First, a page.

What is fiction after literature
A fiction is a statement or representation of a fact or event without a verifiable reference (reference to reality), which can therefore be called neither "true" or "false". Literary fiction in particular, based on a formulation by Kant, presents "poetic and at the same time assumed objects" (Critique of Pure Reason, B 799) and thus, in both dramatic and epic form, delimits itself from the statement of reality, in particular from the historical report. Historians and poets already differ according to Aristotle "in that one communicates what actually happened, the other what could happen." (Poetics, Chapter 4) In this imitation or representation (mimesis) of the possible, Aristotle even sees the superiority of poetic fiction, in the sense of higher generality, based on historiography that is actually specific. In doing so, he contradicts the devaluation of poetry as a "lie", which was developed by the pre-Socratics and summed up by Plato, and secures it an intrinsic value that shapes the Western concept of literature to this day: Literature is always an invention. [...] Whoever calls a story 'true' offends art and truth at the same time. (Vladimir Nabokov). The newer philosophy of language determines the narrative fiction as claim without assertive force (Thank God Frege), as pretended assertion (John R. Searle), as speech that does not claim to be able to be referenced or to be fulfilled (Gottfried Gabriel).
The appropriate reception of fictional texts presupposes that, due to an unspoken 'agreement' of a 'pact' between author and reader, the claim to verifiability, which we otherwise address to informative texts, is "suspended". The suspension of disbelief, of which the English romantic S.T. Coleridge spoke, realized himself in a specific situation or institution (e.g. in the theater, where actors fake an event that we do not understand as a historical claim, even if the main character is called Wallenstein or Julius Caesar). Or it gets through, especially when reading narrative texts Context information caused, above all by the genre-poetic declaration as "novel", "novella" and the like. This also applies to the - very numerous - cases where places, dates, people, events in a narrative or a dramas are borrowed from historical reality. Viewers or readers do not relate a dramatic hero named Wallenstein or the Lübeck novel - or only in a very indirect sense - to historical-empirical reality. They accept that a stage character with a historically verified name behaves differently than the historical bearer of this name - or that fictional people named Buddenbrook move in historically authentic locations that can still be found today. Even in such cases, the declaration that directs the reception as a fictional text remains decisive: Just as the lion is, [...], almost only digested mutton, so fiction is almost only fictionalized reality. (Gérard Genette)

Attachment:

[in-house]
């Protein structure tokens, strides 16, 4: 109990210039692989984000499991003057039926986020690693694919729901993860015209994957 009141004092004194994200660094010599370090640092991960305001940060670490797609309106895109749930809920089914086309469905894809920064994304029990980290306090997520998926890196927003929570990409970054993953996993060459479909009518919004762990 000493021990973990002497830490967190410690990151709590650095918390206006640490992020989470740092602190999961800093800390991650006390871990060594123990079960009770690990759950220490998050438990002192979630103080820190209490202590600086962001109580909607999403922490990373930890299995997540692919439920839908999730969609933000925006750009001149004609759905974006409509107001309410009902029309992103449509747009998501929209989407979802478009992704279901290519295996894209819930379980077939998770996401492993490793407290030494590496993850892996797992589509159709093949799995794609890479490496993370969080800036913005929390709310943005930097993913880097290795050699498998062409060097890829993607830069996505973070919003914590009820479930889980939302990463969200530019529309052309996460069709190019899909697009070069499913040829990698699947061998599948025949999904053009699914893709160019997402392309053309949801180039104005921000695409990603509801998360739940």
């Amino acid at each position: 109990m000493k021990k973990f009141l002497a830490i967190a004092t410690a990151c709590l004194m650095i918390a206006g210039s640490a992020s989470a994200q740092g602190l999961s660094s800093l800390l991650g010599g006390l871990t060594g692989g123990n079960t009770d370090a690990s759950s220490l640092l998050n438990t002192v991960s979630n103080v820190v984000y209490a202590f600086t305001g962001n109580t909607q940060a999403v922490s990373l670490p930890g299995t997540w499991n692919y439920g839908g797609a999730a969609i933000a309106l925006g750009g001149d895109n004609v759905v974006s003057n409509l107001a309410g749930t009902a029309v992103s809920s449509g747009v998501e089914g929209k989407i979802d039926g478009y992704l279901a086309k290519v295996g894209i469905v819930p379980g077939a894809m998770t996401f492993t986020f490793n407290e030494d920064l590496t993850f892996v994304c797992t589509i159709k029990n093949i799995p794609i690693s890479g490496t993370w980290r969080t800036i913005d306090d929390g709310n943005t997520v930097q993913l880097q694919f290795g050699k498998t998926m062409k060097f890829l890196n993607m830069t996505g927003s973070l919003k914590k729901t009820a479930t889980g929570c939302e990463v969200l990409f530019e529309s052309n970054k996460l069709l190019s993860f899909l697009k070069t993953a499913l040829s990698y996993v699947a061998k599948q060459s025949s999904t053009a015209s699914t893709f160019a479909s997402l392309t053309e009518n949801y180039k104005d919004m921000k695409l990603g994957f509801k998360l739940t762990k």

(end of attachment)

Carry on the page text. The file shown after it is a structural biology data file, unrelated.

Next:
Käte Hamburger (1957) and Gérard Genette (1991), among others, have presented stimulating and lively debated articles on the logical status and the - text-external and text-internal - distinguishing features of fictional and factual texts.
The awareness of the intrinsic value of fiction, which always touches on the question of the particular quality of knowledge or the power of the artistic imagination, has grown historically and is changeable. Marked in ancient Greece, as Heinz Schlaffer recently showed, the poetics of Aristotle a differentiation of the archaic myth into scientific knowledge on the one hand and (fictional) poetry on the other hand, which then as an organ of the Sense of possibility (Robert Musil) increasingly takes on compensatory functions: so fiction complements us mutilated beingsthat we only to have a single life and the ability to wish a thousand. (Mario Vargas Llosa) In the early modern period, fictional narrative literature defends itself against genre-poetic disdain with emphatic declarations of authenticity. But they are increasing - like that There was once... of the fairy tale - contrary to its wording, understood as an announcement of fiction. The 'realistic' literature, especially of the 19th century, uses the method of fictional narration mainly mimetically to create an illusion of reality. Theodor Fontane postulates that the novel should be us make a world of fiction appear for a moment as a world of reality. In the twentieth century, on the other hand, attempts to bring out the character of fictionality and thereby make it conscious are increasing.
These antimimetic The tradition of storytelling, which has individual models as early as the 18th and 19th centuries, shaped Anglo-American, French and Italian narrative literature in particular in the second half of the 20th century. Metafiction becomes a collective term for fictional narrative texts that self-reflexively and systematically draw attention to their status as artifacts in order to problematize the relationship between fiction and reality. (Patricia Waugh) In this way contemporary literature undoubtedly also reacts to the increasing difficulty of distinguishing between 'reality' and fiction within the lifeworld. What we experience as 'reality' - especially when mediated by modern mass media - is pseudo-reality already produced by the media - that is, no longer recognizable fiction, but rather obscure, generally all-encompassing simulation (Jean Baudrillard).
- G. Gabriel: Fiction and Truth. A semantic theory of literature, Stuttgart 1977.
- H. Schlaffer: Poetry and Knowledge. The emergence of aesthetic awareness and philological knowledge, Frankfurt / M. 1990.
- J. Vogt: Aspects of narrative prose, 7th edition, Opladen 1990.
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